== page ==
• In some embodiments, the first composition can arranged so that in use it releases at least 90% of the retigabine or a pharmaceutically acceptable salt or solvate thereof in the intestines. In some embodiments, the first composition can be arranged so that in use it releases at least 95% of retigabine or a pharmaceutically acceptable salt or solvate thereof in the intestines. In some embodiments, the dosage form is a tablet.
  • During human trials of an embodiment of the oral dosage form of the invention it was found that, release of the drug is such that the mean maximum plasma level concentration (“Cmax”) value of the drug is maintained substantially independent of food during use, i.e. the observed Cmax value is similar in both fasted and fed states during use. Accordingly, in one aspect the oral dosage form can be arranged to release retigabine or a pharmaceutically acceptable salt or solvate thereof, such that the mean maximum plasma level concentration (“Cmax”) value of the drug is maintained substantially independent of food during use, i.e. no dose dumping occurred in the fed states during use.
  • In addition it has also been found that the oral dosage form releases the drug such that the mean area under the plasma concentration versus time curve over the dosing interval at steady state (“AUC”) observed on administration is maintained substantially independent of food during use, i.e. the observed AUC is similar in both fasted and fed states during use. Accordingly in one aspect, the oral dosage form can be arranged to release retigabine or a pharmaceutically acceptable salt or solvate thereof, such that the mean area under the plasma concentration versus time curve over the dosing interval at steady state (“AUC”) is maintained substantially independent of food during use, i.e. the observed AUC is similar in both fasted and fed states during use.
  • Thus, in a further aspect, in operation the oral dosage form releases retigabine or a pharmaceutically acceptable salt or solvate thereof, so that both the Cmax value and AUC observed on administration are maintained substantially independent of food during use, i.e. no dose dumping occurs in the fed states during use. The compositions can be formed in any shape or mutual conformation providing the required objective of the invention is met.
  • The above reference to a core being erodable includes a situation where the core disintegrates partially or wholly, or dissolves, or becomes porous, on contact with the relevant environmental fluid so as to allow the fluid to contact the active agent. In some embodiments, the core disintegrates partially, while in other embodiments the core disintegrates wholly. In some embodiments, the core dissolves and in some embodiments, the core becomes porous.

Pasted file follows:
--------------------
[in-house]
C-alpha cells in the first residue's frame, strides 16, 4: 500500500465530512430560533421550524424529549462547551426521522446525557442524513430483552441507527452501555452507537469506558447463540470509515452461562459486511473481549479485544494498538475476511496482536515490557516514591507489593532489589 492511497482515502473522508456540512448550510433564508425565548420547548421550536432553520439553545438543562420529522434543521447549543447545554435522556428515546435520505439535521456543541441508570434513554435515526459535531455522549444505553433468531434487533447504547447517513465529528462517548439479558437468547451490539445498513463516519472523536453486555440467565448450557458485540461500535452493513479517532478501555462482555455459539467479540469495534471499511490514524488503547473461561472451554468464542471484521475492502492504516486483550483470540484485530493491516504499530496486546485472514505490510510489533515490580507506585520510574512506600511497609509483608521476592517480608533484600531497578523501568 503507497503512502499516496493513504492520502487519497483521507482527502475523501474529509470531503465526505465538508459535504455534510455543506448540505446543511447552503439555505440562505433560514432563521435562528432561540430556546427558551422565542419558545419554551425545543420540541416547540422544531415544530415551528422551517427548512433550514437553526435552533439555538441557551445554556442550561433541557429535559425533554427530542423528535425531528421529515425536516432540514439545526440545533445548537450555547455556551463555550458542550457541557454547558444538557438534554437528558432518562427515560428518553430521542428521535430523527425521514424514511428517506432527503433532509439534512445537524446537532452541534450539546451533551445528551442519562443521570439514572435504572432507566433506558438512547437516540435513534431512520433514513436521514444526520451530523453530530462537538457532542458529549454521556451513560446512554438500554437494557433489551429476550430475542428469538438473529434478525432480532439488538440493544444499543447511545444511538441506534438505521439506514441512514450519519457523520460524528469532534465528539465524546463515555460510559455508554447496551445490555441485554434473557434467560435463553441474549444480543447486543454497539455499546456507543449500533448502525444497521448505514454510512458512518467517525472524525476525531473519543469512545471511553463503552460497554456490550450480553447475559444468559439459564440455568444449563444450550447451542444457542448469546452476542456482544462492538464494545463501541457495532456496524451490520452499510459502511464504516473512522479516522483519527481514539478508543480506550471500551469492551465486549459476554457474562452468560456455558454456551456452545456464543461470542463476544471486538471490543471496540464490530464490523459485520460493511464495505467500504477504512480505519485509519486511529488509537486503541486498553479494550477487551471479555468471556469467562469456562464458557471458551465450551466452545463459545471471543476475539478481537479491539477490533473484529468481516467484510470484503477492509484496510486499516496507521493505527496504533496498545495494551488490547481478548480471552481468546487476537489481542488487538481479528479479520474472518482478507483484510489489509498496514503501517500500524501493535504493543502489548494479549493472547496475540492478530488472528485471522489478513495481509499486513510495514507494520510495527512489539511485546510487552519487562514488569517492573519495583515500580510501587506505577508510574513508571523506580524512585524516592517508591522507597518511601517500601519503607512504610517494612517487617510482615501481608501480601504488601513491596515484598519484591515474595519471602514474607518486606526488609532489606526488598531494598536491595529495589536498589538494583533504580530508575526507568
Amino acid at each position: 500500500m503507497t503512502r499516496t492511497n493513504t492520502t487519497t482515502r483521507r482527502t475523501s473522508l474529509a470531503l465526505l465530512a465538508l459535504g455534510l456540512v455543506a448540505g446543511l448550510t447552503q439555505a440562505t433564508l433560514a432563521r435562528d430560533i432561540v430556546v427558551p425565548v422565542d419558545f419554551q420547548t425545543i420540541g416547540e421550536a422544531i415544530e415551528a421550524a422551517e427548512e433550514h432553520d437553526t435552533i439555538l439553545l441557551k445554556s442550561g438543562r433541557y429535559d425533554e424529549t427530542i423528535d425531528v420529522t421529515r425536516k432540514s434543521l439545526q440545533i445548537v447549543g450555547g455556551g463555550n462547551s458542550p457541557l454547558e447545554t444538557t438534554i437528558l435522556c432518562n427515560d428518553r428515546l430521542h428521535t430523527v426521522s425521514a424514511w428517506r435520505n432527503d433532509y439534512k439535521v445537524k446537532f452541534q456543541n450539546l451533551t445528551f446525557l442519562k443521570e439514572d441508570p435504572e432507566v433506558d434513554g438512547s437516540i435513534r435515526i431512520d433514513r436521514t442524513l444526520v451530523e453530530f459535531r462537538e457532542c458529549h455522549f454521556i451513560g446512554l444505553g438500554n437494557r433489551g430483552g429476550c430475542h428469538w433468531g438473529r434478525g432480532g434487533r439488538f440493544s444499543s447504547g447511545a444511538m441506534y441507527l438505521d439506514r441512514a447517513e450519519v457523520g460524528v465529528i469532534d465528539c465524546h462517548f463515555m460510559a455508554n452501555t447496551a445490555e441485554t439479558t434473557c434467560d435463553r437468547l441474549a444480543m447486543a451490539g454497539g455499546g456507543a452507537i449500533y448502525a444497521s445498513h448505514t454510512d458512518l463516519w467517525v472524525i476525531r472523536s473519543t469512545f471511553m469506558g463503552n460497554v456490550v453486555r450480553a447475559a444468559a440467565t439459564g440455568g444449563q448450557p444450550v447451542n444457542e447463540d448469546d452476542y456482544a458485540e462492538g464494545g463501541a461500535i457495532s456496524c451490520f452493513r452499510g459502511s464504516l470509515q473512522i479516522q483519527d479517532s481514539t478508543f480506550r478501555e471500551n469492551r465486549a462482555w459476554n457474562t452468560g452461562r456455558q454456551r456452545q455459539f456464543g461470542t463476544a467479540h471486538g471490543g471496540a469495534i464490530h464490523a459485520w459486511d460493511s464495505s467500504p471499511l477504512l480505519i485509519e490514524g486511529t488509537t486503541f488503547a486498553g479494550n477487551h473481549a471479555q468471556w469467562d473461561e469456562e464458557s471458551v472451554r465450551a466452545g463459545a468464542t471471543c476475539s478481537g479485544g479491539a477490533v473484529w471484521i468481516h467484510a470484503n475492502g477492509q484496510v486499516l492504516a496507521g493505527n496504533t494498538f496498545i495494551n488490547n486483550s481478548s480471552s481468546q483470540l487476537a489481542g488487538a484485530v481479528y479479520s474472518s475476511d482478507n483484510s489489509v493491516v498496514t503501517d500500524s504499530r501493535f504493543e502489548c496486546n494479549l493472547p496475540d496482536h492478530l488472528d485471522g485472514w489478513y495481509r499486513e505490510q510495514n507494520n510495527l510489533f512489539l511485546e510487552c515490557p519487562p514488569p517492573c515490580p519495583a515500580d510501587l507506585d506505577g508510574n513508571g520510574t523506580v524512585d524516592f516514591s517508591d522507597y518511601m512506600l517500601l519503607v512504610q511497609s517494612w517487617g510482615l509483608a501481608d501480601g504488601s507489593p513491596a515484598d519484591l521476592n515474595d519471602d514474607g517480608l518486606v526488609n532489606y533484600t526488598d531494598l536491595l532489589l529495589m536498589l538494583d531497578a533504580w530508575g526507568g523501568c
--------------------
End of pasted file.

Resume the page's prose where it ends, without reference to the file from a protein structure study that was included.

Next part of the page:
• In some embodiments, the invention provides an erosion of a coating in a pH dependent manner, while the core can release retigabine or a pharmaceutically acceptable salt or solvate thereof, by eroding in a non-pH dependent manner.
  • Although retigabine or a pharmaceutically acceptable salt or solvate thereof is more soluble in the stomach than the intestines, the core can be formulated so as to release drug to substantially the same extent in both the stomach and the intestines, i.e. the core is formulated to compensate for the pH dependency of retigabine.
  • The above reference to the coating being erodable includes the situation where the coating disintegrates partially or wholly, or dissolves, or becomes porous, on contact with an environmental fluid so as to allow the fluid to contact the core. In some embodiments, the coating can disintegrate partially. In some embodiments, the coating disintegrates wholly. In some embodiments, the coating dissolves. In some embodiments, the coating becomes porous. In some embodiments, the erodable coating is an enteric coating, i.e. it has a defined, pre-determined pH threshold at which it dissolves. In some embodiments, the coating erodes at pH greater than 4.5. In some embodiments, the coating erodes in the pH range from 4.5 to 8. In some embodiments, the coating erodes in the pH range 5 to 7. In some embodiments, the enteric coating is non-permeable.
  • Materials and their blends suitable for use as a pH-dependent erodable coating material in this invention include various polymethacrylate polymers, co-processed polyvinylacetate phthalate, cellulose acetate trimellitate, cellulose acetate phthalate, shellac, hydroxyropylmethylcellulose phthalate polymers and their copolymers and hypromellose acetate succinate. In some embodiments, the coating material is selected from cellulose acetate trimellitate (CAT), polyvinyl acetate phthalate, hydroxypropylmethylcellulose phthalate 50, hydroxpropylmethylcellulose phthalate 55, Acryl-eze™, Aquateric™, cellulose acetate phthalate, Eudragit™ L30 D, Eudragit™ L, Eudragit™ S and shellac. In particular embodiments, the coating material is Eudragit™ L30 D.
  • When necessary, the erodable coating can be modified by addition of plasticizers or anti-tack agents. Suitable materials for this purpose include waxy materials such as glycerides, for example glyceryl monostearate, or mono-/di-glycerides.
  • Typical sizes for the opening(s), when circular, to be formed in the coating are in the range 0.9 mm-6 mm of diameter, such as 1, 2, 3, 4 or 5 mms in diameter, depending on the overall size of the tablet and the desired rate of release. In one aspect of the invention the openings are circular with diameters of 2 or 4 mms. In another aspect of the invention the openings are circular with diameters of 3, 4 or 5 mm. The opening(s) can have any convenient geometrical shape, but a rounded shape, e.g. substantially circular or elliptical, is generally sufficient. More elaborate shapes, such as text characters or graphics, can also be formed, provided that the release rate can be made uniform in individual dosage forms. Typical sizes of non-circular openings are equivalent in area to the above mentioned sizes for circular openings, thus in the range of from about 0.6 to about 30 mm2.